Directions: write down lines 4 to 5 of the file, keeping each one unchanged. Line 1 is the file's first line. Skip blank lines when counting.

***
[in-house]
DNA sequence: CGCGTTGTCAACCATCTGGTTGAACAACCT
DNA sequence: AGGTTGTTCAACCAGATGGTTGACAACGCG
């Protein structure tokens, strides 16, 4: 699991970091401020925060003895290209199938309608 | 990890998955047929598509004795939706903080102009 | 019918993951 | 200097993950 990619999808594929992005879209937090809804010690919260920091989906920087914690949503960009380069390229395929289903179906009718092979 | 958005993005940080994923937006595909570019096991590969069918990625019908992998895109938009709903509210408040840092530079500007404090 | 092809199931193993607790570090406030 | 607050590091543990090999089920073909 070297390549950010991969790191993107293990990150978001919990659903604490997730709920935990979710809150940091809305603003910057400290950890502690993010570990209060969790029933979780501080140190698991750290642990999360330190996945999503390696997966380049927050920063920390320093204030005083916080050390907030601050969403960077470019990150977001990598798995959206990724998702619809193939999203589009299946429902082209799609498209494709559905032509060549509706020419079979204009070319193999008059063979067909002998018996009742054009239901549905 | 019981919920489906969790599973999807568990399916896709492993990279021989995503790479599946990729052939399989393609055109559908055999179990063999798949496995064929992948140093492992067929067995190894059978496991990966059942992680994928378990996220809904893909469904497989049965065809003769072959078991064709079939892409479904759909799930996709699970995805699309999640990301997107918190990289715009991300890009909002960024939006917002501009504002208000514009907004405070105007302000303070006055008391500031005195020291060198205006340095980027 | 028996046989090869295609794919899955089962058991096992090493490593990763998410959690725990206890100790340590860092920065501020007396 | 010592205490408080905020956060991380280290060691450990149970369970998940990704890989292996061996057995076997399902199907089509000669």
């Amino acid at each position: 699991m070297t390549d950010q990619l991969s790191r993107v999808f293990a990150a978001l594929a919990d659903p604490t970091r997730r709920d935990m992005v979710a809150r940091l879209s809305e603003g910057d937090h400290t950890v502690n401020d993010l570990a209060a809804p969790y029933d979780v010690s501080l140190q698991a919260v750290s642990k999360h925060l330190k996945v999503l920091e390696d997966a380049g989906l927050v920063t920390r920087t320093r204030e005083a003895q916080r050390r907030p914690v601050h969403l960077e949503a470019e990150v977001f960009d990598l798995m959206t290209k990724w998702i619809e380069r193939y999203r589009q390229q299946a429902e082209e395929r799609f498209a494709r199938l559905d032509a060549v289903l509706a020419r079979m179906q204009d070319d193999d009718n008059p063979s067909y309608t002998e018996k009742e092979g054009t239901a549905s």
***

């Protein structure tokens, strides 16, 4: 699991970091401020925060003895290209199938309608 | 990890998955047929598509004795939706903080102009 | 019918993951 | 200097993950 990619999808594929992005879209937090809804010690919260920091989906920087914690949503960009380069390229395929289903179906009718092979 | 958005993005940080994923937006595909570019096991590969069918990625019908992998895109938009709903509210408040840092530079500007404090 | 092809199931193993607790570090406030 | 607050590091543990090999089920073909 070297390549950010991969790191993107293990990150978001919990659903604490997730709920935990979710809150940091809305603003910057400290950890502690993010570990209060969790029933979780501080140190698991750290642990999360330190996945999503390696997966380049927050920063920390320093204030005083916080050390907030601050969403960077470019990150977001990598798995959206990724998702619809193939999203589009299946429902082209799609498209494709559905032509060549509706020419079979204009070319193999008059063979067909002998018996009742054009239901549905 | 019981919920489906969790599973999807568990399916896709492993990279021989995503790479599946990729052939399989393609055109559908055999179990063999798949496995064929992948140093492992067929067995190894059978496991990966059942992680994928378990996220809904893909469904497989049965065809003769072959078991064709079939892409479904759909799930996709699970995805699309999640990301997107918190990289715009991300890009909002960024939006917002501009504002208000514009907004405070105007302000303070006055008391500031005195020291060198205006340095980027 | 028996046989090869295609794919899955089962058991096992090493490593990763998410959690725990206890100790340590860092920065501020007396 | 010592205490408080905020956060991380280290060691450990149970369970998940990704890989292996061996057995076997399902199907089509000669």
């Amino acid at each position: 699991m070297t390549d950010q990619l991969s790191r993107v999808f293990a990150a978001l594929a919990d659903p604490t970091r997730r709920d935990m992005v979710a809150r940091l879209s809305e603003g910057d937090h400290t950890v502690n401020d993010l570990a209060a809804p969790y029933d979780v010690s501080l140190q698991a919260v750290s642990k999360h925060l330190k996945v999503l920091e390696d997966a380049g989906l927050v920063t920390r920087t320093r204030e005083a003895q916080r050390r907030p914690v601050h969403l960077e949503a470019e990150v977001f960009d990598l798995m959206t290209k990724w998702i619809e380069r193939y999203r589009q390229q299946a429902e082209e395929r799609f498209a494709r199938l559905d032509a060549v289903l509706a020419r079979m179906q204009d070319d193999d009718n008059p063979s067909y309608t002998e018996k009742e092979g054009t239901a549905s």